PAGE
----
Jake Miller on his musical path and his hometown

Singer-songwriter Jake Miller says he’s making the best music of his life right now. It’s a simple declaration on the surface, but as the graduate of Cypress Bay High School in Weston later shares, it’s not one he takes for granted.

Though 26, the son of Weston residents Bruce and Lee Miller is enjoying a hard-earned second act. Eight years ago, the then-rapper won a national talent competition that, along with an extended-play release (“Spotlight”) and the popular videos he posted on YouTube, led to a deal with Warner Bros. Records. His rise might not have been rapid, but there seemed to be no stopping the career momentum Miller had generated after dropping a full-length album (“Us Against Them”) and four additional EPs between 2013 and 2017, along with concert and TV appearances.

That is, until two years ago. Like Bill Murray’s character in the opening minutes of “Stripes,” Miller lost his label, his tour—and his girlfriend—all in the same week. But instead of wallowing in what might have been, Miller used the losses to rediscover his passion and reinvent his music.

Along the way, his transition to singer-songwriter continues to bear considerable fruit. Last year, he signed with Red Music (a division of Sony Music Entertainment), which released his latest EP, “Based on a True Story.” The collection of six songs, all written by Miller, debuted in the top 3 of iTunes’ Pop Albums chart as well as Billboard’s top 40 chart. At press time, the EP had more than 10 million U.S. streams.

“I’m very appreciative of what I’ve accomplished because I’m aware that most people will never do most of the things I’ve done at such a young age,” says Miller, who lives in New York and Los Angeles. “But I don’t think I’ve even come close to where I want to be.”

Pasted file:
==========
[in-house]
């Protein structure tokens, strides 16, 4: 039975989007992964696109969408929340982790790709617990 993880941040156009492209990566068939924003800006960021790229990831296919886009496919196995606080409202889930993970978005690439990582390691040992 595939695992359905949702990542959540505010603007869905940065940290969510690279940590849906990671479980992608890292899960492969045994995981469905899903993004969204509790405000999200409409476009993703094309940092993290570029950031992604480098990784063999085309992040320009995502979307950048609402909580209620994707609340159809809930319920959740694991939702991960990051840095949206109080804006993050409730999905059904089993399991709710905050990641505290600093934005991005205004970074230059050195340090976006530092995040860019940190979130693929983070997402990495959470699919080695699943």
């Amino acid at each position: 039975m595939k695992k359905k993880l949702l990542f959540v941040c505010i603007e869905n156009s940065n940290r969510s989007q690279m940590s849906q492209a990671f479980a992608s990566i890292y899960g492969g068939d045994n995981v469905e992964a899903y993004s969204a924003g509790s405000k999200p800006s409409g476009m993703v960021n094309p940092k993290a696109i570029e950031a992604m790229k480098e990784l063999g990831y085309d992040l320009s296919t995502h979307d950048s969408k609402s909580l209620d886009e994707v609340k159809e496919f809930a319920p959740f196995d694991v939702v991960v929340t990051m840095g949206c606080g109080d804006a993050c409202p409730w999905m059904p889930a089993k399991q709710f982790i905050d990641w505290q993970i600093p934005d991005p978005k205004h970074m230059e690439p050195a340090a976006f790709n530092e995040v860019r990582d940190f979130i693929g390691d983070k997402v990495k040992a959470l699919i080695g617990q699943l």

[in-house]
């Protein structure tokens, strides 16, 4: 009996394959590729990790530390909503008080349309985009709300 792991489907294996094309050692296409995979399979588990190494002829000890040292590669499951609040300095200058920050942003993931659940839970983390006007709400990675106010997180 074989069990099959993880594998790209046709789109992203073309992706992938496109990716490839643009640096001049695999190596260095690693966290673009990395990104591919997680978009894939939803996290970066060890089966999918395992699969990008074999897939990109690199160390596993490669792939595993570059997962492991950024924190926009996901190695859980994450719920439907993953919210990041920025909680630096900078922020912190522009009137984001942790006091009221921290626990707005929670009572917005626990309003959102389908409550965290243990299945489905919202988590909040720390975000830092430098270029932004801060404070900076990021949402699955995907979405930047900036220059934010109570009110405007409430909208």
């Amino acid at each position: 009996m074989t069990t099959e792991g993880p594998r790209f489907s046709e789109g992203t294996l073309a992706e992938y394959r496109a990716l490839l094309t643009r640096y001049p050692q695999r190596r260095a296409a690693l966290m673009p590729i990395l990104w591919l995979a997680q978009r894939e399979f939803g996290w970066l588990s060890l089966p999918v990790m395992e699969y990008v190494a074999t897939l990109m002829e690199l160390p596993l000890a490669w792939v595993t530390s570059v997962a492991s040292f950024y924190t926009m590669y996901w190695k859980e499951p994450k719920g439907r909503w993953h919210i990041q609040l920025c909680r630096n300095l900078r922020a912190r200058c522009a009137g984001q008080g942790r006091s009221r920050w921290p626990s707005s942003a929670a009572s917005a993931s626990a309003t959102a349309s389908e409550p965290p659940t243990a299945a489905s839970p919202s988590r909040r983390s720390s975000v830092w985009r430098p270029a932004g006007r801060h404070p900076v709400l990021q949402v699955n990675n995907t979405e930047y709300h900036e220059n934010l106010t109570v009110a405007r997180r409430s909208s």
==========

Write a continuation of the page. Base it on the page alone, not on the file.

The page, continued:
Fresh off of his headlining tour, which hit 21 U.S. cities, Miller spoke to Lifestyle about why he wants to keep his music honest and how his roller coaster journey has gotten him to where he is today.

Where did the musical/creative gene come from?

Definitely from my parents. My dad had me listening to all types of music from a young age. We had this little music room in our house where we’d play guitar and play the drums; we’d rock out to the Eagles or Bruce Springsteen. My mom is an amazing singer as well; she would sing the national anthem at big NBA games.

Which music or artist first resonated with you in a way where you said, “I’d like to pursue this?”

‘N Sync was the very first; Justin Timberlake has always been a huge inspiration. And then I found Eminem and Mac Miller. Mac Miller was pretty much the one that made me think, “Oh, I actually want to do this.”

[He] and his friends would shoot music videos, and they were all in the videos. Everybody that followed Mac just wanted to be part of his crew, part of his friend group, and that’s something that I wanted. I thought it would be the coolest thing in the world.

I started developing this little team around me in Florida. I had my best friends shoot my videos. I’ll always have great memories of those first videos.

Jake Miller
Jake Miller; photo by Malcolm Joris

As the story goes, you wanted to leave the University of Miami and pursue music full time—and your parents agreed to give it a full year. How important was it to have such a supportive foundation?

I don’t think I would’ve been able to accomplish nearly what I’ve accomplished if my parents weren’t supportive. In the back of our heads, we knew there was a huge possibility that it would fail because this industry is really, really tough. But they urged me to keep striving.

Going to the University of Miami was part of the deal; they said if you’re not going away to college, [then] you’re going to be a part-time student at UM. It got to the point where I was just going for them to hold up my end of the bargain. I would be going to school and writing songs the whole time in class. My head wasn’t there.